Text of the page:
Ohio Gov. Mike DeWine is expected to sign a law on Monday that will lower the number of required training hours for teachers who want to carry firearms.
House Bill 99 reduced the current peace officer training of more than 700 hours down to an initial maximum of 24 hours for all armed school personnel.
“My office worked with the General Assembly to remove hundreds of hours of curriculum irrelevant to school safety and to ensure training requirements were specific to a school environment and contained significant scenario-based training,” DeWine said in a statement after the bill passed.
The signing is expected to take place on Monday, the day constitutional or permitless carry goes into effect.
Local school boards won’t be required to arm personnel, but they will have to notify parents if they choose to do so. Boards can mandate additional training beyond what’s required in the new state law. And all courses must include first aid training, a history of school shootings and four hours of scenario based training.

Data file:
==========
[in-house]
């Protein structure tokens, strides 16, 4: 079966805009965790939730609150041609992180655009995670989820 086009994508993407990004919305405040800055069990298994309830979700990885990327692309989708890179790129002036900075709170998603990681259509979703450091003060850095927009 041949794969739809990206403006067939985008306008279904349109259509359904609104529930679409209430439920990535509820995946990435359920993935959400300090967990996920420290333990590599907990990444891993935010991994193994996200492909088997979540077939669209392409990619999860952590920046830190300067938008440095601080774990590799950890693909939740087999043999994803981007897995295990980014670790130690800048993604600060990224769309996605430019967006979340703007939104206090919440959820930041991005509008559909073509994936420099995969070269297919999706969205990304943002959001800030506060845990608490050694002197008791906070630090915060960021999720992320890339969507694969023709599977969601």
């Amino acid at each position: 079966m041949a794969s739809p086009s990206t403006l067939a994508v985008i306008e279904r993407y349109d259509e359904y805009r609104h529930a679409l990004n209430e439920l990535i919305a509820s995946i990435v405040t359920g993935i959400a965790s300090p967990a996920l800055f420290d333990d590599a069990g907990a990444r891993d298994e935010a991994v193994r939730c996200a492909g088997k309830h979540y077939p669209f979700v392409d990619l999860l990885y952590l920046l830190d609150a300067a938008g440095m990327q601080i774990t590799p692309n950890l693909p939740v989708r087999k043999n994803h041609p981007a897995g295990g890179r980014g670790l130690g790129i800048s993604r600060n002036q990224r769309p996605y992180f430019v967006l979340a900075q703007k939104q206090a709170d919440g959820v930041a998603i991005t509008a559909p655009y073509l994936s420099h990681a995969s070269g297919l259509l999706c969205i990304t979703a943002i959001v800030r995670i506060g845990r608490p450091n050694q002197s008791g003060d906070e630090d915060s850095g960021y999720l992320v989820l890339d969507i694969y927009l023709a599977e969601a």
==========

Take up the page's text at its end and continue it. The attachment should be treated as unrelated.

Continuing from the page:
Republican state lawmakers say HB 99 was them “doing something” in response to the recent string of mass shootings, particularly the school shooting in Texas where 19 children and two teachers were murdered.
But Democrats say lowering the training for armed school personnel was the wrong response.
“This is not what the people asked for, and I’ve got receipts from moms, dads, people in my community, kids,” Rep. Juanita Brent, D-Cleveland, said when the bill passed the House. “They’re not asking for no guns. They’re asking for background checks.”
Anna Staver is a reporter with the USA TODAY Network Ohio Bureau. It serves the Columbus Dispatch, Cincinnati Enquirer, Akron Beacon Journal and 18 other affiliated news organizations across Ohio.